The New York Times published a story in January 2013 titled “In Second Look, Few Savings From Digital Health Records” (see Electronic Records Systems Have Not Reduced Health Costs). The article suggested that a prestigious study that forecasted significant savings from EMR’s was funded by companies that provide EMR software and services. Now, the same prestigious study group is saying that savings have not been realized. Some of my friends have asked what I thought of the assertions in the article, so I will use this post to offer some brief non-scholarly comments.
The Obama administration and the Bush administration before it believed that electronic medical records could provide many benefits for patients and healthcare providers. Policymakers developing the health care reform legislation recognized that EMR benefits would materialize only if the EMRs were used in a meaningful way. The policymakers developed a set of standards defined by the Centers for Medicare & Medicaid Services (CMS), called “meaningful use“. Significant financial incentives were offered to healthcare providers who met the meaningful use criteria. For example, even a small hospital could earn millions of dollars if they met the meaningful use targets by a certain date. Any responsible healthcare executive would meet with his or her team and make it clear that achieving meaningful use should be top priority. If the team developed the comprehensive planning needed to ensure optimum implementation and maximum savings but missed the target date specified for meaningful use incentives to be earned, they would be leaving a lot of money on the table. Another way to say it is that the government incentives achieved unintended consequences.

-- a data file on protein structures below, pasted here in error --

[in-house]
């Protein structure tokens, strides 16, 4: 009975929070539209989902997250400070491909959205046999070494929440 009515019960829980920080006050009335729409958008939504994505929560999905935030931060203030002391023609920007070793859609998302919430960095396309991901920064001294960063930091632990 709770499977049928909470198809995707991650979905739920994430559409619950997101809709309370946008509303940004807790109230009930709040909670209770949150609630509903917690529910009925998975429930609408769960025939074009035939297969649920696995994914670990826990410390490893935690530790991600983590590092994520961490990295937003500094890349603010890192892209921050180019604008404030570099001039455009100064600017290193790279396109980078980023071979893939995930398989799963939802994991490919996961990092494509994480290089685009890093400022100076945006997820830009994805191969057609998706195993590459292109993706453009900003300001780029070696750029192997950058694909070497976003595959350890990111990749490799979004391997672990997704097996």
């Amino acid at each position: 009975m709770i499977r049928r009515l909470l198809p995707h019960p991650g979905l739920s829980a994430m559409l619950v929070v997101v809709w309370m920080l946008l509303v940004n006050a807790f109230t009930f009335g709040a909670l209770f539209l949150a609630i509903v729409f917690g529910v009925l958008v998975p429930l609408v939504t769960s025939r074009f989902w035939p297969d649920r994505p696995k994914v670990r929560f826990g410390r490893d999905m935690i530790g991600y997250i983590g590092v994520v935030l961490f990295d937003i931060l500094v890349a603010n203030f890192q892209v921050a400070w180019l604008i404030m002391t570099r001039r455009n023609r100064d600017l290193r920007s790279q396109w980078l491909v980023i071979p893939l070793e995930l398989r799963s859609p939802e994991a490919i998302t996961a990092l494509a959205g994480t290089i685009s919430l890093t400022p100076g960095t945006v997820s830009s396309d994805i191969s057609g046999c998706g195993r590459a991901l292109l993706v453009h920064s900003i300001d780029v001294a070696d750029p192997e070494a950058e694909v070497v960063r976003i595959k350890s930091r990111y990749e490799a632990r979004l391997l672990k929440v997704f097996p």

Let’s assume that the New York Times article is correct in that the forecasted savings were not achieved. Does that mean that meaningful use was a bad idea? Should the government have looked the other way while healthcare providers continued to drag their feet in moving to electronic medical records? I say no to both of these questions. Large numbers of providers now have EMR systems and the well-managed providers will refine and optimize their implementation for the benefit of patients and the ultimate reduction in healthcare costs. In spite of the unintended consequences of missing the study group forecasts, momentum toward electronic medical records has been achieved. It makes no sense to continue to have the majority of medication prescriptions being scribbled illegibly on a piece of paper and thousands of people dying due to medication errors. It makes no sense to be referred to a specialist and when you arrive you are presented with a clipboard instead of collaboration between providers. Then the specialist asks, “how can I help you?” He doesn’t know? It makes no sense for heart failure patients to be discharged from the hospital and left adrift with new prescriptions they don’t understand and no follow-up across the continuum of care to minimize the odds of a readmission to the hospital. EMRs address these issues and many more. I am confident that meaningful use will become more meaningful in the months ahead.